Tuesday, September 28, 2010

Catechist's Challenge: Instructing the Ignorant, Counseling the Doubtful

Last week, having volunteered to help my parish DRE as a substitute, I found myself in front of a classroom of 16 young teens (all but one of Hispanic descent) who were entering their second year of Confirmation preparation. I assumed this would be a one-night stand (OK 2-3 at the most), as have my prior experiences as a sub, so I jumped right in. Handed a catchumenate-style resource which began with a discussion of what sacraments are, I began the lesson by asking how many had seen a baptism, by connecting sacramental celebrations with familiar rituals such as a birthday party - standard stuff, to be sure.

Students seemed to be understanding the material pretty well until we got to the exercise which asked them to choose something in their life that shows that God loves them and talk about how they would ritualize (celebrate) that.  When I asked if anyone could name something in their life that showed God's love for them, they blinked and stared back. Knowing that teens sometimes have a peer-pressure issue about not talking about personal things, I re-phrased the question several times to make it less threatening. Still nothing. I finally asked how many know that God loves them. Not one hand went up. Shocked at the realization that this was new territory for them, I then "backed up the truck" to have them think over and name - over the next week until the next class - what is good in their life, with the intention of using what they name as a basis for building an understanding of God's love.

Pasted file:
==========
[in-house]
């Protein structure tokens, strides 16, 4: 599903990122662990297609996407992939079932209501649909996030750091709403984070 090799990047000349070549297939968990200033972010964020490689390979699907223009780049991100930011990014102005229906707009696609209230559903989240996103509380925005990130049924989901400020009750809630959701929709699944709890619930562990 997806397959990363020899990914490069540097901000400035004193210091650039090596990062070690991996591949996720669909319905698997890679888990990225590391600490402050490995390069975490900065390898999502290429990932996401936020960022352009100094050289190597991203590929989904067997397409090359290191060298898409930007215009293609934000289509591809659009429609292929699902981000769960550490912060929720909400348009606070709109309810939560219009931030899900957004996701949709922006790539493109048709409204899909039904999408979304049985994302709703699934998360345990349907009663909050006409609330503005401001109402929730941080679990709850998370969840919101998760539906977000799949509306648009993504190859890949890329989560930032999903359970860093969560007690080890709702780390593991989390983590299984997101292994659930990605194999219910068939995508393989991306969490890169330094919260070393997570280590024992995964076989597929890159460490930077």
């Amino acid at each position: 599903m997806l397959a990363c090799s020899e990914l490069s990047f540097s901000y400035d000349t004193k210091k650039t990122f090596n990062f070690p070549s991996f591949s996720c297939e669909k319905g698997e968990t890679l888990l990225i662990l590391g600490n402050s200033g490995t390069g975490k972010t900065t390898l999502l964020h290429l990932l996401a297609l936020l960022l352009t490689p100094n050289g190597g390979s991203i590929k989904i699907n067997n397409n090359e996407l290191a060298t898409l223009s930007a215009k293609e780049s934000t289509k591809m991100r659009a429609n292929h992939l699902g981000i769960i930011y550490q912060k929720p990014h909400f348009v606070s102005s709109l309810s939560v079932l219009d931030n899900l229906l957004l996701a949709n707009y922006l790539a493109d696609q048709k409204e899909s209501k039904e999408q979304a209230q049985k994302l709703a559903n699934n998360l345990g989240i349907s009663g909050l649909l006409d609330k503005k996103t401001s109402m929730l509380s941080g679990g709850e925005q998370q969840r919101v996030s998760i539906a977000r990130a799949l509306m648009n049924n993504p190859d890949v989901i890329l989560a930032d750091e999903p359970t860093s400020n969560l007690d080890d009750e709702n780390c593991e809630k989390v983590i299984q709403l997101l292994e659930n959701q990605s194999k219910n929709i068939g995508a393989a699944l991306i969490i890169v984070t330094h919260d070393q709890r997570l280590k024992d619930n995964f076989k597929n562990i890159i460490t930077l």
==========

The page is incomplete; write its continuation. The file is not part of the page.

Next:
When, after class, my DRE asked if I would be available the next few Wednesdays, I said yes... and then she slyly said she was kind of hoping I'd do this for the rest of the year.  Stealth recruitment at its finest, I must admit. However, I was hooked anyway, by the need to do primary kerygma with this group - the opportunity and challenge to evangelize them in a deeper way.

This is part of the challenge to today's catechists. So many of our kids come to us, their parents sending them mostly for sacrament preparation, with no lived understanding of the love of God. They often do not know who God really is... only what they may have been told. Even beyond that, my experience with kids in this culture is that most of them do not even know the basic outline of our faith story - that God created all people, we sinned, Jesus came to earth born as a human baby laid in a manger, and that after teaching us, he died and was resurrected. In past encounters with kids in our parish program, especially those in their first year of formation, I have found they not only do not know the story, they have no idea why this happened... hence, they do not know that God so loved the world... and them.

So, I am in fact hooked. I will be staying on as their catechist, because I feel a call to help them understand the love of God, the reason for Jesus, and how all of this is meant for each and every one of them. It's enough to make me want to haul out that old chestnut, the "Jesus Movie"...


  1. Good luck! I look forward to hearing more about your approach -- keep us updated on your (and the students'!) progress!

  2. Thanks, Jonathan. It IS a great adventure! I am humbled by the opportunity - and pretty sure it's another sign from God that I have a purpose in the world. More later!